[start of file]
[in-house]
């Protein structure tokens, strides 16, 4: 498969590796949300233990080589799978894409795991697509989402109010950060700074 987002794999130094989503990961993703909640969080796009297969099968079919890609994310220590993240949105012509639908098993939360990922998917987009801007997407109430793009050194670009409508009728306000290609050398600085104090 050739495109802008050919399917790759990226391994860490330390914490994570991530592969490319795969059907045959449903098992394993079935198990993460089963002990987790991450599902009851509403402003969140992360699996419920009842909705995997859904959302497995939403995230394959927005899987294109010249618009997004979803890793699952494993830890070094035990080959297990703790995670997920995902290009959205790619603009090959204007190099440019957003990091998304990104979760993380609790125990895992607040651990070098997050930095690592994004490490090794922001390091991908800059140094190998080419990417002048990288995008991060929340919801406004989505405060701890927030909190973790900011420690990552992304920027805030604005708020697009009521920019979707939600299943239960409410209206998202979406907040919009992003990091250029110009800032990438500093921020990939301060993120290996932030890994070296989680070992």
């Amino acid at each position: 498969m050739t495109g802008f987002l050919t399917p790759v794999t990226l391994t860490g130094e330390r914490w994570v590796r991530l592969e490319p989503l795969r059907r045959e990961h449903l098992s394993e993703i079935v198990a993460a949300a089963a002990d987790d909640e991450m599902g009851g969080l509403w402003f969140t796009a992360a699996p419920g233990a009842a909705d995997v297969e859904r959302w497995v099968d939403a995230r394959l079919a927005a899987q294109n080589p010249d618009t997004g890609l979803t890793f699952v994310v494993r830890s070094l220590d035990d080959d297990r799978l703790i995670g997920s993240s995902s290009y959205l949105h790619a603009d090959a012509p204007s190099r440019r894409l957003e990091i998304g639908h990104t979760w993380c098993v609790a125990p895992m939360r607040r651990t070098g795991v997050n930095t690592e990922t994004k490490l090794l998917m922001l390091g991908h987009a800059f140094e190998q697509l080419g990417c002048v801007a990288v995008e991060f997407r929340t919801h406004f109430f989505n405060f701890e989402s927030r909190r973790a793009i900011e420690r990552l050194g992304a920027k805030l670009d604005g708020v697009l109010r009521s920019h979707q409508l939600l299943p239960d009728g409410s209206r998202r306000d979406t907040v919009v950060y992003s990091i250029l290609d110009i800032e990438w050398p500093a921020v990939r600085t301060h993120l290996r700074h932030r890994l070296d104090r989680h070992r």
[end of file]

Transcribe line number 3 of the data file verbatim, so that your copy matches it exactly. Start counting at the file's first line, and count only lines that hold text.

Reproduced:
């Amino acid at each position: 498969m050739t495109g802008f987002l050919t399917p790759v794999t990226l391994t860490g130094e330390r914490w994570v590796r991530l592969e490319p989503l795969r059907r045959e990961h449903l098992s394993e993703i079935v198990a993460a949300a089963a002990d987790d909640e991450m599902g009851g969080l509403w402003f969140t796009a992360a699996p419920g233990a009842a909705d995997v297969e859904r959302w497995v099968d939403a995230r394959l079919a927005a899987q294109n080589p010249d618009t997004g890609l979803t890793f699952v994310v494993r830890s070094l220590d035990d080959d297990r799978l703790i995670g997920s993240s995902s290009y959205l949105h790619a603009d090959a012509p204007s190099r440019r894409l957003e990091i998304g639908h990104t979760w993380c098993v609790a125990p895992m939360r607040r651990t070098g795991v997050n930095t690592e990922t994004k490490l090794l998917m922001l390091g991908h987009a800059f140094e190998q697509l080419g990417c002048v801007a990288v995008e991060f997407r929340t919801h406004f109430f989505n405060f701890e989402s927030r909190r973790a793009i900011e420690r990552l050194g992304a920027k805030l670009d604005g708020v697009l109010r009521s920019h979707q409508l939600l299943p239960d009728g409410s209206r998202r306000d979406t907040v919009v950060y992003s990091i250029l290609d110009i800032e990438w050398p500093a921020v990939r600085t301060h993120l290996r700074h932030r890994l070296d104090r989680h070992r």